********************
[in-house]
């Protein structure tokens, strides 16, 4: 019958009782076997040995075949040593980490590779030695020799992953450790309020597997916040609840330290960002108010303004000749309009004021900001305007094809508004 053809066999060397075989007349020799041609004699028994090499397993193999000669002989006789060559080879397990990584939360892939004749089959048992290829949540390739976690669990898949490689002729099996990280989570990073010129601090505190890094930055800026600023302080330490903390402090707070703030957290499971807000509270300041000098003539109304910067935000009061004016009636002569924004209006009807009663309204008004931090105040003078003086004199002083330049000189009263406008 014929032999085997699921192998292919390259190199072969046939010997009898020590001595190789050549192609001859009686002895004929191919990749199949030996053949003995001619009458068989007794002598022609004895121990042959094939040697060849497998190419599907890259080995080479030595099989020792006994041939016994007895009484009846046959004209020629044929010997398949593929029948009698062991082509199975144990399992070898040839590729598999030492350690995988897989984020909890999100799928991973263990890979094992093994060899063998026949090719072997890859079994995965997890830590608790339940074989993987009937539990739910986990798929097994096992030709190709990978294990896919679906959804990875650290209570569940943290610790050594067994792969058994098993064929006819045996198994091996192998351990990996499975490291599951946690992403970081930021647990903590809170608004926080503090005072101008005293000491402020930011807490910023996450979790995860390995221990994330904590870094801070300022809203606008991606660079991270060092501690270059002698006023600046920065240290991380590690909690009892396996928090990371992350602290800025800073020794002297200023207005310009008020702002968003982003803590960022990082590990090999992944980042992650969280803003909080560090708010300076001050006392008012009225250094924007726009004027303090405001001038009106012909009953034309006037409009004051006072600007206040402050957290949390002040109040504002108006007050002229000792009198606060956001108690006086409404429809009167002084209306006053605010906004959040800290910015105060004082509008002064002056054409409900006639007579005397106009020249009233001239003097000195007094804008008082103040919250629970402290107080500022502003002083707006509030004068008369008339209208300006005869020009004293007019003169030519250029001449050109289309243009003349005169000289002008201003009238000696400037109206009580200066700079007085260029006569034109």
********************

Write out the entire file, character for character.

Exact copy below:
[in-house]
């Protein structure tokens, strides 16, 4: 019958009782076997040995075949040593980490590779030695020799992953450790309020597997916040609840330290960002108010303004000749309009004021900001305007094809508004 053809066999060397075989007349020799041609004699028994090499397993193999000669002989006789060559080879397990990584939360892939004749089959048992290829949540390739976690669990898949490689002729099996990280989570990073010129601090505190890094930055800026600023302080330490903390402090707070703030957290499971807000509270300041000098003539109304910067935000009061004016009636002569924004209006009807009663309204008004931090105040003078003086004199002083330049000189009263406008 014929032999085997699921192998292919390259190199072969046939010997009898020590001595190789050549192609001859009686002895004929191919990749199949030996053949003995001619009458068989007794002598022609004895121990042959094939040697060849497998190419599907890259080995080479030595099989020792006994041939016994007895009484009846046959004209020629044929010997398949593929029948009698062991082509199975144990399992070898040839590729598999030492350690995988897989984020909890999100799928991973263990890979094992093994060899063998026949090719072997890859079994995965997890830590608790339940074989993987009937539990739910986990798929097994096992030709190709990978294990896919679906959804990875650290209570569940943290610790050594067994792969058994098993064929006819045996198994091996192998351990990996499975490291599951946690992403970081930021647990903590809170608004926080503090005072101008005293000491402020930011807490910023996450979790995860390995221990994330904590870094801070300022809203606008991606660079991270060092501690270059002698006023600046920065240290991380590690909690009892396996928090990371992350602290800025800073020794002297200023207005310009008020702002968003982003803590960022990082590990090999992944980042992650969280803003909080560090708010300076001050006392008012009225250094924007726009004027303090405001001038009106012909009953034309006037409009004051006072600007206040402050957290949390002040109040504002108006007050002229000792009198606060956001108690006086409404429809009167002084209306006053605010906004959040800290910015105060004082509008002064002056054409409900006639007579005397106009020249009233001239003097000195007094804008008082103040919250629970402290107080500022502003002083707006509030004068008369008339209208300006005869020009004293007019003169030519250029001449050109289309243009003349005169000289002008201003009238000696400037109206009580200066700079007085260029006569034109």